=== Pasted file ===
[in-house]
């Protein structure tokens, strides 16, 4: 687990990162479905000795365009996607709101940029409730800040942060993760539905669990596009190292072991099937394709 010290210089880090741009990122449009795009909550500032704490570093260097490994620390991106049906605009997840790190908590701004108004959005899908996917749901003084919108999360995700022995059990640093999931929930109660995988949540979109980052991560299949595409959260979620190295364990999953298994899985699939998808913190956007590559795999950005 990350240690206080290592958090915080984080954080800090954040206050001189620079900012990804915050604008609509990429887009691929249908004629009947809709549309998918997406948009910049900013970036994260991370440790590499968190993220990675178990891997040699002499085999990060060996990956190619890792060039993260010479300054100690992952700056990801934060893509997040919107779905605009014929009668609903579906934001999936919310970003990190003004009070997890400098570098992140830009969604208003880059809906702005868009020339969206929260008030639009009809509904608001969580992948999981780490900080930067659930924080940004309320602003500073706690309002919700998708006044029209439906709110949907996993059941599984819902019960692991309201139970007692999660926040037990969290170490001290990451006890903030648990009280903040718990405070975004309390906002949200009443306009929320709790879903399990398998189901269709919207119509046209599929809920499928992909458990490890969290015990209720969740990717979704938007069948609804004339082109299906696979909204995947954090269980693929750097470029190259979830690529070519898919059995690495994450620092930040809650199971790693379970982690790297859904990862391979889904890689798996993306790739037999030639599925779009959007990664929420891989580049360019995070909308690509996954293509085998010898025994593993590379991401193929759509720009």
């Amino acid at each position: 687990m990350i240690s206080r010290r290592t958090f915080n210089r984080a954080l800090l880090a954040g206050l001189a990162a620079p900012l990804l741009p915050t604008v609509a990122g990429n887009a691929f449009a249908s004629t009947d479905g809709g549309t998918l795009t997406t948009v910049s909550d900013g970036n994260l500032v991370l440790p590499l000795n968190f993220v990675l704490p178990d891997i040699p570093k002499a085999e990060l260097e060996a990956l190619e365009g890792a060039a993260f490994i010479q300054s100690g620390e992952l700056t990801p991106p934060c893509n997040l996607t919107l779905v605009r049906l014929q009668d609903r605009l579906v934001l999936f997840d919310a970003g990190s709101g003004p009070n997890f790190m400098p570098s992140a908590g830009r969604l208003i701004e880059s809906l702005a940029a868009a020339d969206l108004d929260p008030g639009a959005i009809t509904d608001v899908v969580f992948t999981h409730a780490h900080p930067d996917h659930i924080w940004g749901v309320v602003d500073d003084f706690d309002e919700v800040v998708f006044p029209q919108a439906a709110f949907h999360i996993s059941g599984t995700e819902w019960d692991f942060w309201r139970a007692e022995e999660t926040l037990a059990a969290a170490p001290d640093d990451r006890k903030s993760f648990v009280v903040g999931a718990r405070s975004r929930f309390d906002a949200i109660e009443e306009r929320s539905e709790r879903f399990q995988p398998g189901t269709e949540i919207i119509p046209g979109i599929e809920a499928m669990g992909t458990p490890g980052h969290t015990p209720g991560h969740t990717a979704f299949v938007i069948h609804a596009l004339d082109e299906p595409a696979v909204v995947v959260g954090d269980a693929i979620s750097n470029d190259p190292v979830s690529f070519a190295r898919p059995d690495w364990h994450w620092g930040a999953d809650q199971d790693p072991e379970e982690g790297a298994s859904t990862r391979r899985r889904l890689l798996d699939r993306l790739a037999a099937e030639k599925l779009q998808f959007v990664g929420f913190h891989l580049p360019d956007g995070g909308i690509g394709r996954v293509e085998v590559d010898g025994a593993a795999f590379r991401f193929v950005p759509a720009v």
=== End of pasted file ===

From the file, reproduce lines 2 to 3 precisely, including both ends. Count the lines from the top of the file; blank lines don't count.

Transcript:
């Protein structure tokens, strides 16, 4: 687990990162479905000795365009996607709101940029409730800040942060993760539905669990596009190292072991099937394709 010290210089880090741009990122449009795009909550500032704490570093260097490994620390991106049906605009997840790190908590701004108004959005899908996917749901003084919108999360995700022995059990640093999931929930109660995988949540979109980052991560299949595409959260979620190295364990999953298994899985699939998808913190956007590559795999950005 990350240690206080290592958090915080984080954080800090954040206050001189620079900012990804915050604008609509990429887009691929249908004629009947809709549309998918997406948009910049900013970036994260991370440790590499968190993220990675178990891997040699002499085999990060060996990956190619890792060039993260010479300054100690992952700056990801934060893509997040919107779905605009014929009668609903579906934001999936919310970003990190003004009070997890400098570098992140830009969604208003880059809906702005868009020339969206929260008030639009009809509904608001969580992948999981780490900080930067659930924080940004309320602003500073706690309002919700998708006044029209439906709110949907996993059941599984819902019960692991309201139970007692999660926040037990969290170490001290990451006890903030648990009280903040718990405070975004309390906002949200009443306009929320709790879903399990398998189901269709919207119509046209599929809920499928992909458990490890969290015990209720969740990717979704938007069948609804004339082109299906696979909204995947954090269980693929750097470029190259979830690529070519898919059995690495994450620092930040809650199971790693379970982690790297859904990862391979889904890689798996993306790739037999030639599925779009959007990664929420891989580049360019995070909308690509996954293509085998010898025994593993590379991401193929759509720009």
């Amino acid at each position: 687990m990350i240690s206080r010290r290592t958090f915080n210089r984080a954080l800090l880090a954040g206050l001189a990162a620079p900012l990804l741009p915050t604008v609509a990122g990429n887009a691929f449009a249908s004629t009947d479905g809709g549309t998918l795009t997406t948009v910049s909550d900013g970036n994260l500032v991370l440790p590499l000795n968190f993220v990675l704490p178990d891997i040699p570093k002499a085999e990060l260097e060996a990956l190619e365009g890792a060039a993260f490994i010479q300054s100690g620390e992952l700056t990801p991106p934060c893509n997040l996607t919107l779905v605009r049906l014929q009668d609903r605009l579906v934001l999936f997840d919310a970003g990190s709101g003004p009070n997890f790190m400098p570098s992140a908590g830009r969604l208003i701004e880059s809906l702005a940029a868009a020339d969206l108004d929260p008030g639009a959005i009809t509904d608001v899908v969580f992948t999981h409730a780490h900080p930067d996917h659930i924080w940004g749901v309320v602003d500073d003084f706690d309002e919700v800040v998708f006044p029209q919108a439906a709110f949907h999360i996993s059941g599984t995700e819902w019960d692991f942060w309201r139970a007692e022995e999660t926040l037990a059990a969290a170490p001290d640093d990451r006890k903030s993760f648990v009280v903040g999931a718990r405070s975004r929930f309390d906002a949200i109660e009443e306009r929320s539905e709790r879903f399990q995988p398998g189901t269709e949540i919207i119509p046209g979109i599929e809920a499928m669990g992909t458990p490890g980052h969290t015990p209720g991560h969740t990717a979704f299949v938007i069948h609804a596009l004339d082109e299906p595409a696979v909204v995947v959260g954090d269980a693929i979620s750097n470029d190259p190292v979830s690529f070519a190295r898919p059995d690495w364990h994450w620092g930040a999953d809650q199971d790693p072991e379970e982690g790297a298994s859904t990862r391979r899985r889904l890689l798996d699939r993306l790739a037999a099937e030639k599925l779009q998808f959007v990664g929420f913190h891989l580049p360019d956007g995070g909308i690509g394709r996954v293509e085998v590559d010898g025994a593993a795999f590379r991401f193929v950005p759509a720009v």